We start to see a glimmer of the ways in which just one person in a hissy-fit of a Tweetstorm can bring about change in a language.

We also see how even a word that is uttered in one place by one person begins to shape the collective consciousness of society and attract either followers or detractors. 

In the intervening years, equally innocuous terms emerged as resonant with our society. “GIF,” “selfie,” and “vaping” were No. 1 in 2012, 2013, and 2014, respectively. So those hypermiling locavores moved from concerns of being carbon neutral to something, perhaps, beyond their proactive control.

In 2015, we were on the precipice of something headed our way. That simmering period brought us, not a word of the year, but an emoji, the one of a smiley face crying. And that somehow seems appropriate as it feels like we’re all trying to smile through the tears and whistle past the proverbial graveyard just to move through our days when things seem irrevocably broken and, well, toxic.

The 2016 words of the year from Oxford and Merriam-Webster were “post truth” and “surreal,” respectively — words that seem more synonymous than not.

The Oxford for both the U.K. and the U.S. dictionaries also shared the 2017 word, “youthquake,” the "significant, cultural, political, or social change arising from the actions or influence of young people.” While that word isn’t exactly on everyone’s lips, the selection was grimly prophetic.

Who’d know that only a couple of months later, on Valentine’s Day of 2018, the young people of Marjory Stoneman Douglas in Parkland, Florida, would rock our nation with the power of their conviction to end gun violence after the massacre there that killed 17 classmates and teachers. Our children, some of them too young to vote at the time, started to do the work the rest of us can’t seem to manage because of the worst thing that ever happened to them. Youthquake. So now there is a word for what we used to consider unimaginable and nameless.   

Who’d know indeed that our collective lexicon would move from words like “democracy” and “integrity” in 2003 and 2005 to the influence of the Dictionary.com word of the year “misinformation” and the related aim of hoaxers to call these children from Parkland crisis actors?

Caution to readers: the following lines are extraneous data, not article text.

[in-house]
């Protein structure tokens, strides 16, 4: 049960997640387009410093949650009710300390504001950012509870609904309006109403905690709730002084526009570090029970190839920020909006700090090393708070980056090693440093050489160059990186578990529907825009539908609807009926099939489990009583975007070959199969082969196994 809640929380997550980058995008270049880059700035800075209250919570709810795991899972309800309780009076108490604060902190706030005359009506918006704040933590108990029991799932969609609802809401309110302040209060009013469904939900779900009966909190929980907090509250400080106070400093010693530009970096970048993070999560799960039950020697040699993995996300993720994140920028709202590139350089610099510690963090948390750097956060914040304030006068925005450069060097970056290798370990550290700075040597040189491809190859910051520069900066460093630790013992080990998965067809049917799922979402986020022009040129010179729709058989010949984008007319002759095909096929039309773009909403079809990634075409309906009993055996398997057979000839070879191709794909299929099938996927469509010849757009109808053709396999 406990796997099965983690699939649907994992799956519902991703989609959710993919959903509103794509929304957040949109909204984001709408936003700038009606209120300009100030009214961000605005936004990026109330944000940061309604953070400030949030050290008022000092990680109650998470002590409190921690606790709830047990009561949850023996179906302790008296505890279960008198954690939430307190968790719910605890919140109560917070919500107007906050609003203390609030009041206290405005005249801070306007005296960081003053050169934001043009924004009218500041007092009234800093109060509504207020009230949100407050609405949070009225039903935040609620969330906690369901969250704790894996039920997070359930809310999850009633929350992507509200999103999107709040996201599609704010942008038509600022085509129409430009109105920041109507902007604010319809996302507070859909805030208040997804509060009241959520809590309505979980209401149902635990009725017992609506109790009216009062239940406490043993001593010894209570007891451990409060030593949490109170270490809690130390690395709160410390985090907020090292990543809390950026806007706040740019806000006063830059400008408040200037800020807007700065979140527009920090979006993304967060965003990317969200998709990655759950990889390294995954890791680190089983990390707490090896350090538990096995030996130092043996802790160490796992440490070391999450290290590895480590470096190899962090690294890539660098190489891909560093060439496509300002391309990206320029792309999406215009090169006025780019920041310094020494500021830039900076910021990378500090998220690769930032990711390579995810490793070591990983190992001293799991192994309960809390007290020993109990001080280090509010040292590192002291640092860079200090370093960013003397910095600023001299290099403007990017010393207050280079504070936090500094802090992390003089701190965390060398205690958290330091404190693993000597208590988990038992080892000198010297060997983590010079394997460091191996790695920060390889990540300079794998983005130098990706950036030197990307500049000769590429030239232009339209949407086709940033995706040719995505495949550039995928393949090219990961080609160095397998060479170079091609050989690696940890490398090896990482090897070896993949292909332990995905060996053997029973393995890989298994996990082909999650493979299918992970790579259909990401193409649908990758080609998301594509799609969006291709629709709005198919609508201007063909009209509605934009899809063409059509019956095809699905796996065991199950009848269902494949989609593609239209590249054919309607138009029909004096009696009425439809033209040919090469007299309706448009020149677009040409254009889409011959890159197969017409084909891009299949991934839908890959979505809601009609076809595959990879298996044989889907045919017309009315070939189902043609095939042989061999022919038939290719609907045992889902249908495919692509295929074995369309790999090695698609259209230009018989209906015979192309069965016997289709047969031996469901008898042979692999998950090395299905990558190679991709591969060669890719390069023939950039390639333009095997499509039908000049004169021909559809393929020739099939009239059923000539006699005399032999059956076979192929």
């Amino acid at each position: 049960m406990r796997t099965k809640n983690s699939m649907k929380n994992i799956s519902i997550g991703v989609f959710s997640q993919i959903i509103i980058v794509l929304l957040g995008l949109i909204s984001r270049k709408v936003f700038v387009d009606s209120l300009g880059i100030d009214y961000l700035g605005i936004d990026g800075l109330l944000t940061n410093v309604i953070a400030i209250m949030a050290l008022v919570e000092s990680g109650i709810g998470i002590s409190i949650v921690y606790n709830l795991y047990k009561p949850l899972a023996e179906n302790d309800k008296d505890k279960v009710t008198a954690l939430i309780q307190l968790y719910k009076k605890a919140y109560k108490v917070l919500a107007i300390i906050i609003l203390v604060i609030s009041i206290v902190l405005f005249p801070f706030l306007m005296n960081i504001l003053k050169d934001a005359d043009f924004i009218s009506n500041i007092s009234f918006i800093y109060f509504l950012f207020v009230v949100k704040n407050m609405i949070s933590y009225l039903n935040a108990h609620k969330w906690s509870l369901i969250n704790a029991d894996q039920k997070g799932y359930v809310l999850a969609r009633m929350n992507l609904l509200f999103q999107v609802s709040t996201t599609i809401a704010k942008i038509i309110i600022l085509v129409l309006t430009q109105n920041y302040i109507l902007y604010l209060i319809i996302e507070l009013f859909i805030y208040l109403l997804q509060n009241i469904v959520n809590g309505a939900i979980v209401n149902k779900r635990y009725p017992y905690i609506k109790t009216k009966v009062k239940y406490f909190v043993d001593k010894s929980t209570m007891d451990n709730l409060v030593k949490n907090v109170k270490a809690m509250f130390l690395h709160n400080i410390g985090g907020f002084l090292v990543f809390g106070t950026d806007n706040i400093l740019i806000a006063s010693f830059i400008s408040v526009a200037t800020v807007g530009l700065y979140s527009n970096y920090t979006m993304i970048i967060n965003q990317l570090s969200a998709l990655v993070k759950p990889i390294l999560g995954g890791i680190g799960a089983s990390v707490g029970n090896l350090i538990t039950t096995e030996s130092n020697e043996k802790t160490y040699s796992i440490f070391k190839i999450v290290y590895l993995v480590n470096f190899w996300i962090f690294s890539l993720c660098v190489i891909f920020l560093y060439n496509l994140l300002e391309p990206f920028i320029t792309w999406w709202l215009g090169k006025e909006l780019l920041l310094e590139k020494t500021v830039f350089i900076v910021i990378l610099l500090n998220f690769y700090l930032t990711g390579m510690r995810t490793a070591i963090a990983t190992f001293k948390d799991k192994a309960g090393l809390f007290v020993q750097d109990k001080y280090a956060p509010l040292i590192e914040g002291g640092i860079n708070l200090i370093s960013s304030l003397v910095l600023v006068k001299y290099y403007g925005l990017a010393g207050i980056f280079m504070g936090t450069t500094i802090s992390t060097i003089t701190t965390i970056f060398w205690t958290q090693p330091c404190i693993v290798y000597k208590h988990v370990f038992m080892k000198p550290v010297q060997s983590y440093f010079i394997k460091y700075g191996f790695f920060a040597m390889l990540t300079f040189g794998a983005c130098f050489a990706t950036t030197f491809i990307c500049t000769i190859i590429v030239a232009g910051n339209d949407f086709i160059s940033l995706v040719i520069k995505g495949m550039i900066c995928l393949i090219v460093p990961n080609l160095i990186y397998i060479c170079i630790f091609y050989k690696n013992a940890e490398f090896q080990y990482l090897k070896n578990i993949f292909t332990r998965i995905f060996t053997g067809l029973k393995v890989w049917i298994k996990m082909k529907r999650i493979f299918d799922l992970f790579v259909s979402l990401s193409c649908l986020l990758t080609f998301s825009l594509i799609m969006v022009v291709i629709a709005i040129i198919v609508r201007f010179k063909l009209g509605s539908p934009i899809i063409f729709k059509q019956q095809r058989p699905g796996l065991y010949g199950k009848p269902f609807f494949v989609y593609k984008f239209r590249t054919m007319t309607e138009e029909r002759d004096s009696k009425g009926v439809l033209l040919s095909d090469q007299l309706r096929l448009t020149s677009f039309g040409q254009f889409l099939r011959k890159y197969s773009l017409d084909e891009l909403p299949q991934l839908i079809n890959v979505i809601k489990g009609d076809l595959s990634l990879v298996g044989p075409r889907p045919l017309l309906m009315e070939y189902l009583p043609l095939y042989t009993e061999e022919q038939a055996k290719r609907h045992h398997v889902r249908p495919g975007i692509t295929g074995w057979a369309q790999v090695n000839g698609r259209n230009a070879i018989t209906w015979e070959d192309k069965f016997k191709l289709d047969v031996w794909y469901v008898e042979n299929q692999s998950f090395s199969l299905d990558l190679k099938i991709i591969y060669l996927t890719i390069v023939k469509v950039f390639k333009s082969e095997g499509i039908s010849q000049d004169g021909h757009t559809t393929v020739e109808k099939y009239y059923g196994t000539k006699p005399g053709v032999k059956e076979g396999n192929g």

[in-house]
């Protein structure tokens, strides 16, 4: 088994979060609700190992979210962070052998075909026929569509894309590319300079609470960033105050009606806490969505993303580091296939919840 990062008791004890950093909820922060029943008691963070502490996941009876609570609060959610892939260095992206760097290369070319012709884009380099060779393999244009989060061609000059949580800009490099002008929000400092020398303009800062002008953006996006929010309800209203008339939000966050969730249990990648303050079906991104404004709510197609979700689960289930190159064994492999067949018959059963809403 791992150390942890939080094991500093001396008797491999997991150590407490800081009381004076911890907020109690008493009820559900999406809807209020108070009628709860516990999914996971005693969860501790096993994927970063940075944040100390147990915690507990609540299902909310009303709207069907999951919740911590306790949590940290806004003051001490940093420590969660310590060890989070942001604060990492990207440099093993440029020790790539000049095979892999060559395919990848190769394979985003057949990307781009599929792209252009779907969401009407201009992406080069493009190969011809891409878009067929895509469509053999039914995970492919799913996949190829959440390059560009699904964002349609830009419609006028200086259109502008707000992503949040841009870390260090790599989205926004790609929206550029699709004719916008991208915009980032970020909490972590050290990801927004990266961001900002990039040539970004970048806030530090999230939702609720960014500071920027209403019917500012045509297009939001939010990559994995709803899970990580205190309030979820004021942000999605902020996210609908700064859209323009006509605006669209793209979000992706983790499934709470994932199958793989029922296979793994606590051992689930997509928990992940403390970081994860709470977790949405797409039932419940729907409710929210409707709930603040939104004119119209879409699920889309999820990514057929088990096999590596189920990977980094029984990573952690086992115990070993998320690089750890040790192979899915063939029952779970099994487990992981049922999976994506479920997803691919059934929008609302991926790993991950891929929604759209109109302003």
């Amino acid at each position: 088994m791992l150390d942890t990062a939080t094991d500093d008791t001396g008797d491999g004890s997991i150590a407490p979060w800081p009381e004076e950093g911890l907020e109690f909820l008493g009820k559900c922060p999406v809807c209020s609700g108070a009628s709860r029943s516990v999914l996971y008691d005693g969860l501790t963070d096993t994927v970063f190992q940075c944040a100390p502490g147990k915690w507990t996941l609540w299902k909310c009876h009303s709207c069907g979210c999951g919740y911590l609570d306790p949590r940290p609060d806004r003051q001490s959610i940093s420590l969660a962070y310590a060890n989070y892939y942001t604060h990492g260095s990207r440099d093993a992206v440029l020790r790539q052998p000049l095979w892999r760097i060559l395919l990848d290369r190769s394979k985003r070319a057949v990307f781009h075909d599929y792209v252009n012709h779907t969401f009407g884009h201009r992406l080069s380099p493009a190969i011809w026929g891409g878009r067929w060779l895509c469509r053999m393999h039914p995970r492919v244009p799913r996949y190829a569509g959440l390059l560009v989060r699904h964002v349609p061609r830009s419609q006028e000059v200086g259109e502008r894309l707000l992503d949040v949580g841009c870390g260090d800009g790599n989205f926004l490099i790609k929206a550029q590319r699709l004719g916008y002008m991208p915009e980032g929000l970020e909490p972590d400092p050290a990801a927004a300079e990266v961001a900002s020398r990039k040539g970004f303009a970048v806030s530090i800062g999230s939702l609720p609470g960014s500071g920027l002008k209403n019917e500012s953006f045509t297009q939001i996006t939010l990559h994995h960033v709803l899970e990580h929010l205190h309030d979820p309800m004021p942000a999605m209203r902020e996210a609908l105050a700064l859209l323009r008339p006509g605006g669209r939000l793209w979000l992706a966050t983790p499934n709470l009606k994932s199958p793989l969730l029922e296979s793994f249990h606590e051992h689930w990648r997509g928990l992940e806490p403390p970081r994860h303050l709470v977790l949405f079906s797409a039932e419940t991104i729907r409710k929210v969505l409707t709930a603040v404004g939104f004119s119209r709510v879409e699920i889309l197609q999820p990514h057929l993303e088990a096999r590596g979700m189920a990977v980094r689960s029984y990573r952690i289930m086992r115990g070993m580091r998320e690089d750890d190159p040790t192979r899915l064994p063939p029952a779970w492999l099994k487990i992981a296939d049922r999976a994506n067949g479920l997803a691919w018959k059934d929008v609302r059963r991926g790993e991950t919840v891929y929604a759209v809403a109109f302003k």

Looking ahead, I’d lamentably wager future words of the year to be “tender age,” or “climate change” or “denier.”  The zeitgeist seems flooded with “detention center,” and “government shutdown,” and “collusion.”

Words matter. That idea gets lost, as we live in a toxic time when the leader of the country torments reporters and other politicians with schoolyard invectives and whose daily lies are well-documented. In gaslighting and other manipulations, words are also used against us and transcend simple denotative communication to larger deceits — no less real for being incredible or absurd or beyond the pale of anything any one of us has experienced before.

Language sets us apart from other species. Humans communicate and share information with words.  They are the stock in trade, not just of lexicographers, writers and teachers, but of us all.  They are the discrete units of stories. The word of the year, whatever it might be, is somehow imbued with a power to —on its own — tell society’s story for a particular year, and it isn’t always a very satisfying one.

The last few weeks of 2018 won’t do much to change the reported resonance of all that is “toxic” among us or the “misinformation” that flares out like a wildfire about everything from carbs and keto diets to Kardashians, from climate change to cover-ups and collusion. The poisonous power of fake news takes hold and infects — so much so that out of all the entries in our voluminous lexicon, that’s the pair that bubbled up to the top to represent what we’re enduring — a sickening, murky, noxious cloud.

After Jan. 1, let’s put some unscientific intention and mental muscle behind that required resonance the dictionaries look for. Let’s put out lexical vibes borne of new mantras. Let’s all say things like “compassion” and “equity” and “justice.”  Everyone start Googling “hope” or “truth” or “love” or words to that effect.

Yvette Benavides is a regular contributor and commentator for TPR. She is a professor of creative writing at Our Lady of the Lake University.